El Dorado, Arkansas is not a sleepy southern town, but home to one of the world's most recognized oil companies, which was created with the discovery of oil in southern Arkansas at the turn of the century. With oil came the timber industry to pine country, propelling El Dorado into the South’s original “Boom Town”.
Drawing from its greatest industries of past and present to the Educational advancements of tomorrow, the EDCC creates a memorable architecture intended to help propel El Dorado into a regional meeting destination. The unique nature of Community ownership – Public, Business, and Education – demanded an architecture that would blend the three seamlessly together, creating a place for all to interact and learn. With three constituent groups, however, came different desires for architectural style; all agreed, however, that the building should exude a timeless quality. Instead of relying on the cliché of past historic building styles, the design focuses on the rich story of place: the industries that put El Dorado on the map. Located between an historic, thriving Downtown Square and South Arkansas Community College, the site links “town to gown”, connecting the two great sources of public pride. The square and college also influenced a building parti of two naturally lit Public Halls, one on the path to downtown, the other to the College Academic Quad. These interior streets are lined with a café, bookstore, and public/college meeting rooms, while serving as galleries for the college and city art center. The great halls’ intersection serves as the Living Room of the Community as well as “college central” for Student Services.
The key component of a design philosophy of celebrating industry is the honest expression of the steel structure, and the craft of its detailing instead of the typical applied ornamentation. The main Public Hall is a subtle repeating cross section of a derrick’s shape and bracing, creating a soaring cathedral like space, capped with a wood shed that recalls the long timber mills of this forested region. The EDCC’s large masonry wall planes act to honor the adjacent colligate campus legacy without the adorned 1900’s detailing. The cafe/bookstore opens under a great masonry arch to a new lawn for student and public use that is aligned with the heart of campus.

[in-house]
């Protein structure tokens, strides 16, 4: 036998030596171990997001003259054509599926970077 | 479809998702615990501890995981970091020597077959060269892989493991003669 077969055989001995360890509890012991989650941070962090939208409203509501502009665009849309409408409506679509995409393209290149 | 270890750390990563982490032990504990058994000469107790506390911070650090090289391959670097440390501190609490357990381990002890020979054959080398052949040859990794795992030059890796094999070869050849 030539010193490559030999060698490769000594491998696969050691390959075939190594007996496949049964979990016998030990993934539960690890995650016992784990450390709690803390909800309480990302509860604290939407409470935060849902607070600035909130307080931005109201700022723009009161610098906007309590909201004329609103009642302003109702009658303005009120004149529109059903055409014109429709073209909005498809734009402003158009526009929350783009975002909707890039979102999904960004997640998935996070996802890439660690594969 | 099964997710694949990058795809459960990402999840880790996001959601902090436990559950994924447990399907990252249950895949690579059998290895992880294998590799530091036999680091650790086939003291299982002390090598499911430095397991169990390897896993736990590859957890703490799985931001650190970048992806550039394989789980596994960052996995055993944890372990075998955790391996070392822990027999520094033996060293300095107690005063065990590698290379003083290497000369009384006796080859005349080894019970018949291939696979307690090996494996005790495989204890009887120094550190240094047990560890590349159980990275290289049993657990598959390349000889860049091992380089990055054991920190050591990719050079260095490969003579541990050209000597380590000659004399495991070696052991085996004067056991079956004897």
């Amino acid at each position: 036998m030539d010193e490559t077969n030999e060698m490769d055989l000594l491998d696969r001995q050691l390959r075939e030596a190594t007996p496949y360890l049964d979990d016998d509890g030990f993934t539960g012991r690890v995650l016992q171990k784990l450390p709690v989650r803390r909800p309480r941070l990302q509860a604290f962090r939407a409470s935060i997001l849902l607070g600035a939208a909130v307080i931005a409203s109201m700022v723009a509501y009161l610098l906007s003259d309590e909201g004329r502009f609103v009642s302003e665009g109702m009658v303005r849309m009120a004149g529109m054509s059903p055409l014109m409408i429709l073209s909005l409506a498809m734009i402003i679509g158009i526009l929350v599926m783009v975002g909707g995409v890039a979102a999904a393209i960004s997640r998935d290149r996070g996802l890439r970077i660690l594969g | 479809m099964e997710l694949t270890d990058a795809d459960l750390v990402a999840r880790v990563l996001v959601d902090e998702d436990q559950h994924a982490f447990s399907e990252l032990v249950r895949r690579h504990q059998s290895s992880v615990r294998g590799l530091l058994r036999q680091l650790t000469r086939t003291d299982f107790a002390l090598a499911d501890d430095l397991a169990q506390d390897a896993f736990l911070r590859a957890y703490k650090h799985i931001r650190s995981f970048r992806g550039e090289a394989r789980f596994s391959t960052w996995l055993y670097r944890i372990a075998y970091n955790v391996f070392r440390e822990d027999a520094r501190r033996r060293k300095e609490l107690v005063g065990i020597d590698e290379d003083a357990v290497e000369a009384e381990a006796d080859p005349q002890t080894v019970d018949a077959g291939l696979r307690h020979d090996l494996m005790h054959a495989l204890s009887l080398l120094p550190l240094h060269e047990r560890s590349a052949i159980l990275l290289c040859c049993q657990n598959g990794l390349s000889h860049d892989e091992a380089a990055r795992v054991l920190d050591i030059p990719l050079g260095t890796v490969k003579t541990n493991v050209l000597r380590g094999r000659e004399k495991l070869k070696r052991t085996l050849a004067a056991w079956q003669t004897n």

The unique design of the large multi-purpose room, Murphy Hall, allows an indoor/outdoor north stage for public events, such as the yearly music festival. The room is purposely on axis with the landmark dome of the First Baptist Church to the north, which is visible from the space.
One of the project’s most important elements sits as a focal point of the main lawn as a reminder of the horrible events of 9/11/200. A piece of the World Trade Center steel is an integral part of the Arkansas 9/11 memorial, which honors four Arkansans lost. Designed by PSW's Mandy Breckenridge, the portal structure was built with existing granite slabs salvaged from an industry drilling process. Polk Stanley Wilcox Architects donated the design to honor the victims and their families.
The El Dorado Conference Center represents unprecedented community collaboration. The Conference Center writes a narrative of time, place, and story, linking the urban fabric between town and college, while serving as a symbol for the renewal of Arkansas’ original Boom Town.
The Conference Center was recognized with an AISC IDEAS2 National Award in 2012.